The hashtag borrows the title of a book about women and public spaces in Mumbai by Shilpa Phadke, Sameera Khan and Shilpa Ranade. Since it was launched on December 16, which marked the two-year anniversary of the infamous Delhi gang rape incident, the #whyloiter campaign has received wide support. Women are going out alone to beaches, parks and other spaces typically thought to be safe only for men or groups of women, and posting descriptions of their experiences on social networking sites.
Participants in the #whyloiter campaign are also demanding an end to the survivor-bashing that seems to follow instances of sexual harassment. For example, after a woman was raped by an Uber cab driver in Delhi recent, many people blamed her for falling asleep during the journey.
“In the present environment where the discourse of safety has been taken over by the ideas of protectionism, we need to re-assert women's right to public space as citizens,” Phadke told Scroll.
The right to take risks
Phadke calls this the right to to take risks. “The right to risk asserts women's right to the public,” she said. “It claims that what women want is not a safety which is conditional on them behaving a certain way and being respectable or having a purpose in public space, but the unconditional right to be in public space and to take risks.”
Students from Delhi are among the most eager participants in the campaign. But some participants feel that the campaign will be ineffective without strong government measures to make the cities safer.
“Police and judiciary should stand up for women and support them,” Krishangi Singh, a 19-year-old participant in the campaign told Scroll. “It is only when women are genuinely unafraid of reporting sexual harassment crimes that the change will come to our society.”
Shilpa Phadke agrees that safer infrastructure is key. “Provision of infrastructure ‒ good public transport, clean well lit public toilets, good street lighting and accessible public parks for everyone is a must,” she said.
Phadke added that India needs to move away from a protection-based discourse to a rights-based discourse to change the way society views women stepping out.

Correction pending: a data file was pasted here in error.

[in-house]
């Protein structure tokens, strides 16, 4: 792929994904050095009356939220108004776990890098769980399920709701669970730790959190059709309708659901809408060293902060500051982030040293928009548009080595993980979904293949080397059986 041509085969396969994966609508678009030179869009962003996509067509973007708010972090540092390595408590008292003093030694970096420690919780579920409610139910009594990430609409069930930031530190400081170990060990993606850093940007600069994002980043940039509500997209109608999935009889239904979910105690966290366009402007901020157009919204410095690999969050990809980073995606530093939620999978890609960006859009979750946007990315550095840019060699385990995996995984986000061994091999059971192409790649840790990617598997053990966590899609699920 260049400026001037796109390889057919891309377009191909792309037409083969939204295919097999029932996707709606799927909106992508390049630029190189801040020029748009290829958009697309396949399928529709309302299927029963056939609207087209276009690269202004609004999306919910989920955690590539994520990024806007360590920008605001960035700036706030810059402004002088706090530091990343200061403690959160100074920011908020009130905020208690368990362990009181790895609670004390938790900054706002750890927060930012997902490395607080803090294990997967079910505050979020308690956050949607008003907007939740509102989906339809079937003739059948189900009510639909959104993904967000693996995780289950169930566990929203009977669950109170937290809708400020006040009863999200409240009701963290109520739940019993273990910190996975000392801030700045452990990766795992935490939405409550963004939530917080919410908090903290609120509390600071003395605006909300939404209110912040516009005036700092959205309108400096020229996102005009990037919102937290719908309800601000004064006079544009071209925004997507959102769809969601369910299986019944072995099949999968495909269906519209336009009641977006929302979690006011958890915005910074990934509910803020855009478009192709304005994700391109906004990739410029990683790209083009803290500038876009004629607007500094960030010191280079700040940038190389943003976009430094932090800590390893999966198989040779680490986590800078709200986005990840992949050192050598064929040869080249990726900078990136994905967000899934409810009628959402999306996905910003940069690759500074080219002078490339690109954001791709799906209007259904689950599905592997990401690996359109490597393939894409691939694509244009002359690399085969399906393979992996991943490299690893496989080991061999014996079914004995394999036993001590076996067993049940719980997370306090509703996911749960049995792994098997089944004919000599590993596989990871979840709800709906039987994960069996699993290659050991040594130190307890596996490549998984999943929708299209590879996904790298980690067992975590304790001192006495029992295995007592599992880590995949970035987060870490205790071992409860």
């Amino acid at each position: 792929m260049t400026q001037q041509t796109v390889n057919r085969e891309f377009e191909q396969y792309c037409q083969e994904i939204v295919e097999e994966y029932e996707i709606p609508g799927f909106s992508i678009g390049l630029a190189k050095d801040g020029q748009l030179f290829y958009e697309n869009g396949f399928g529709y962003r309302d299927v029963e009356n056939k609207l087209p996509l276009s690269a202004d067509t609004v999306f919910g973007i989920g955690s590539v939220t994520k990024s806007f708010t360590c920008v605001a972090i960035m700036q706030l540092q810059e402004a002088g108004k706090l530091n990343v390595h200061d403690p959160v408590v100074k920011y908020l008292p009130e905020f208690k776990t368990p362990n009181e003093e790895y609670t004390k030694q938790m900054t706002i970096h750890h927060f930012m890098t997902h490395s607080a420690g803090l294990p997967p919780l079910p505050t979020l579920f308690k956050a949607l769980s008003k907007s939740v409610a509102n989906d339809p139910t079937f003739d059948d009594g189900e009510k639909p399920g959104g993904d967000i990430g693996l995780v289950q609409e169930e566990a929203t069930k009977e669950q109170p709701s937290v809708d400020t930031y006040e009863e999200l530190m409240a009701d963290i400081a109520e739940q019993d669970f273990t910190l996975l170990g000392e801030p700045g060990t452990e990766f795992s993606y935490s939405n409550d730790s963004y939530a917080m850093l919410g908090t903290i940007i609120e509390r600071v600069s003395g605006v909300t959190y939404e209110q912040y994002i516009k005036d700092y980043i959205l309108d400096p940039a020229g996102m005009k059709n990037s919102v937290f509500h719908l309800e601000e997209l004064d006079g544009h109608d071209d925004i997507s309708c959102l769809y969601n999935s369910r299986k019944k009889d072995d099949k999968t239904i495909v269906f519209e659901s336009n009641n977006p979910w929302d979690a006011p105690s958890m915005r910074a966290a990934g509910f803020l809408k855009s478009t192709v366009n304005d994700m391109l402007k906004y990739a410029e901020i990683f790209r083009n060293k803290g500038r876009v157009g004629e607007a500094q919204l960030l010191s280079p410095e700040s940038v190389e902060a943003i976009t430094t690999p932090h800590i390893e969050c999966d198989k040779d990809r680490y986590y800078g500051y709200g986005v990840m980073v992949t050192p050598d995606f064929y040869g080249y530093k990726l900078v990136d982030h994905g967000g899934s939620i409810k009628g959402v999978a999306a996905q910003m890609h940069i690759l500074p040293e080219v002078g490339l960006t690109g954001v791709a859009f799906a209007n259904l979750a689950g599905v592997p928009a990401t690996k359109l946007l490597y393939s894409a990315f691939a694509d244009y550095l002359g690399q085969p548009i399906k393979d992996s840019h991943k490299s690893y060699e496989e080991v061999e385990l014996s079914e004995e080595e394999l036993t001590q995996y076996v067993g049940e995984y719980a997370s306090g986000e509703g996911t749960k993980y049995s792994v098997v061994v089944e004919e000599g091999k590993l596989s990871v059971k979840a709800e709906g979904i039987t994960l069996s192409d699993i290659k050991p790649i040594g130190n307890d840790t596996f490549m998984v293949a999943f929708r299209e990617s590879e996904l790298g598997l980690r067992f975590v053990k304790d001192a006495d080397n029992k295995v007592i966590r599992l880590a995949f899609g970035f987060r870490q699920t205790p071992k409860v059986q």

Here’s a look at some social media reactions to the campaign.
Hung out on my own enjoying idlis and a little quiet time in a little Munirka restaurant, reading a book at the table..#whyloiter @whyloiter — Kavita Krishnan (@kavita_krishnan) December 15, 2014
#day2 #whyloiter ? Because I won't conform to some sexist idea of "after hours" and I will take back the night. pic.twitter.com/f8OxhUHoQQ — P. V. Swati (@Swati_PV) December 17, 2014
I like to stand by the road, drink tapri chai and watch the traffic whiz by. #whyloiter — Lawyerette (@chhoti_vakeel) December 16, 2014
For the peace and pleasure in walking. Early in the morning, or late in the evening. #whyloiter @whyloiter pic.twitter.com/DwL8H1BTz1 — Himala Joshi (@Himala) December 17, 2014
After 8 years of negotiating, this year my folks finally agreed to not have a set curfew timing for me to reach home by. #whyloiter — Shruti (@Eveantium) December 16, 2014
For 2 years I worked as a #therapist with the children of prostitutes in a red light area and people asked if I felt safe. Yes .#whyloiter — Sonali Gupta (@guptasonali) December 16, 2014
Because I wish to loiter #whyloiter pic.twitter.com/QalQbzRAZ8 — Little Rocket Girl (@lillrocketgirl) December 16, 2014
Walked home from Brixton at 1am and stood around taking pictures of a church. #whyloiter pic.twitter.com/vfssx9Vnw4 — Shruti (@arreyaar) December 16, 2014
#whyloiter outside parliament street police station. Cuz women have the right to be anywhere, do anything pic.twitter.com/N58hb0dNve — Dhrubo Jyoti (@dhrubo127) December 16, 2014
Asserting women's right to public space for fun in the face of relentless victim-blaming. #whyloiter #RightToRisk pic.twitter.com/MvEhNBNWav — Why Loiter? (@whyloiter) December 15, 2014
Respond to this article with a post
Share your perspective on this article with a post on ScrollStack, and send it to your followers.